UPDATED 10:50 p.m.

A bevy of state and local Republicans took the stage to laud Trump, rail against the current administration and promise to win back the White House in 2024.

Rep. Mo Brooks, who is running for the U.S. Senate seat being vacated by Richard Shelby said there was "systemic evidence that there is election fraud that puts our elections at risk." He encouraged attendees to put the 2020 election behind them and focus on 2022 and 2024 elections, which was met by jeers from the audience.

Trump took the stage and praised Brooks, whom he's endorsed in the senate election.

The former president then went on to talk about the United State's exit from Afghanistan, calling it "humiliating." 

“This will go down as one of the great military defeats of all time and it didn’t have to be that way,” he said.

Trump claimed his administration had negotiated the exit with the Taliban. “I said, “Abdul, if anything happens we are going to rain terror on you,” he said.

Trump also rehashed familiar themes from his rallies: border security, perceived bias in the news media, and his handling of foreign relations, but also encouraged people to get vaccinated against COVID-19.

"I believe totally in your freedoms, but I recommend taking the vaccine," he said. 

The message was not well-received by the crowd, however. Trump waived off the boos, saying again that he believed in their freedom to choose but adding that, "I gave you the vaccines."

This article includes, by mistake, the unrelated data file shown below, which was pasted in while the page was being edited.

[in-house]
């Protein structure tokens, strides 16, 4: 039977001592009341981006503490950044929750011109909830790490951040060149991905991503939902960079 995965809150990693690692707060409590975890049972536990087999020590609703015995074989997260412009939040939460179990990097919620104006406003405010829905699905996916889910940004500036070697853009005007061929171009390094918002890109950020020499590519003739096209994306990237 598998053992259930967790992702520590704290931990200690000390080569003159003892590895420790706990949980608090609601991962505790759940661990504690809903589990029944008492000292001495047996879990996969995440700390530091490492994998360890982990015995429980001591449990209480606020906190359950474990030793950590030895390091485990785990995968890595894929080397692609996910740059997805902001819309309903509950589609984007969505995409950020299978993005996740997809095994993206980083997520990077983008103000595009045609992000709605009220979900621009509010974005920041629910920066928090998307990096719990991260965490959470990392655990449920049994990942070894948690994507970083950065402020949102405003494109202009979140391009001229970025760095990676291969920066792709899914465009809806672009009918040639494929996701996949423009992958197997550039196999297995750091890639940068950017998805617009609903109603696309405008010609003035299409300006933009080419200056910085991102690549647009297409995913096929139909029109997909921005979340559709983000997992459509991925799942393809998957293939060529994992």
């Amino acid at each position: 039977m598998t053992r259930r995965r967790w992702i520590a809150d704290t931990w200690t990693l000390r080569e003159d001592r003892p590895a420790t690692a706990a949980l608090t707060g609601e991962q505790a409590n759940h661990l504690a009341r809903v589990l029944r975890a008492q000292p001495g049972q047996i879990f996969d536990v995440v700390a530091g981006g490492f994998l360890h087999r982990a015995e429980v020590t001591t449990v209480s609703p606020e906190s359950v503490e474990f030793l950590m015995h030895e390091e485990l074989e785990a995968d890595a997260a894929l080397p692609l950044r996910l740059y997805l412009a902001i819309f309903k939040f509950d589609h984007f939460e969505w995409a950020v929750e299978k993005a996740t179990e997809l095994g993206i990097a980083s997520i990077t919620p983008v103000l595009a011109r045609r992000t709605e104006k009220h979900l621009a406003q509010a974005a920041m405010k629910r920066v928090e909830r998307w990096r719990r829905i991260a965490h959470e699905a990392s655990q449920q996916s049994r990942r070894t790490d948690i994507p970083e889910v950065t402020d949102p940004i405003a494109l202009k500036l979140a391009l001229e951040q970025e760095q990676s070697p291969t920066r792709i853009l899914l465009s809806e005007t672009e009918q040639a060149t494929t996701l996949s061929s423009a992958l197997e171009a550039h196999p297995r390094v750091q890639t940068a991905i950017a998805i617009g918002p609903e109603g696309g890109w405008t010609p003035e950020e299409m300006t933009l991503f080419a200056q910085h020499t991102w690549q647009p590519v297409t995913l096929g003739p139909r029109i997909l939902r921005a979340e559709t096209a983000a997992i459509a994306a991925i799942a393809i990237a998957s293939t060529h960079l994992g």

He received rounds of applause for his claims of a voter fraud, saying there was more information coming out soon, and for bringing the Space Force to Alabama. "A lot of state wanted it bad, but we put it in Alabama," he said.

The crowd began thinning out about an hour and a half into his speech, and by the time a light rain began falling again, about a third of the attendees had left.

UPDATED 6:48 p.m.

The program is underway with Cullman veteran Roy Drinkard, 101, leading the crowd in the pledge of allegiance. 

Speakers so far have included Alabama GOP Chairman John Wah, My Pillow guy Mike Lindell, Rep. Andrew Sorrell and Todd Starnes. 

starnes referenced the United States exit from Afghanistan, “If Donald Trump had been in that White House, he would not have left Americans behind.”

UPDATED 4:30 p.m. 

Thunderstorms in the area temporarily delayed entry to the venue but it didn’t deter attendees. Beth Milner of Columbus, Ga., said there is as no way they were getting out of line. 

“We’re not going anywhere,” she said as they waited for screening to continue.

Her friend Veronica Clark of Birmingham agreed. The rain, she said, isn‘t a hardship. “We’re talking and enjoying each others’ company,” she said. 


CULLMAN- Fans of former President Donald Trump began lining up outside the parking areas around the York Family Farm early Saturday morning and by the time the gates opened slightly after 2 p. m. the line of attendees stretched down the property. 

Col. Ken Brown of Cullman was among the first into the venue. “I’m really proud to be here as a resident and as a veteran,” he said. 

Brown said he’s been a Republican since the Barry Goldwater days and is a fan of Trump. “I know a lot of people thinks he’s very caustic but I really like his policies,” said Brown. 

He was excited to see the former president in Cullman. “How does a president come to your hometown?” he said.

According to the Alabama Republican Party, some 20,000 people are expected to the event. Trump is scheduled to take the stage at 7 p.m.

Amy Henderson can be reached at 256-734-2131 Ext. 216.

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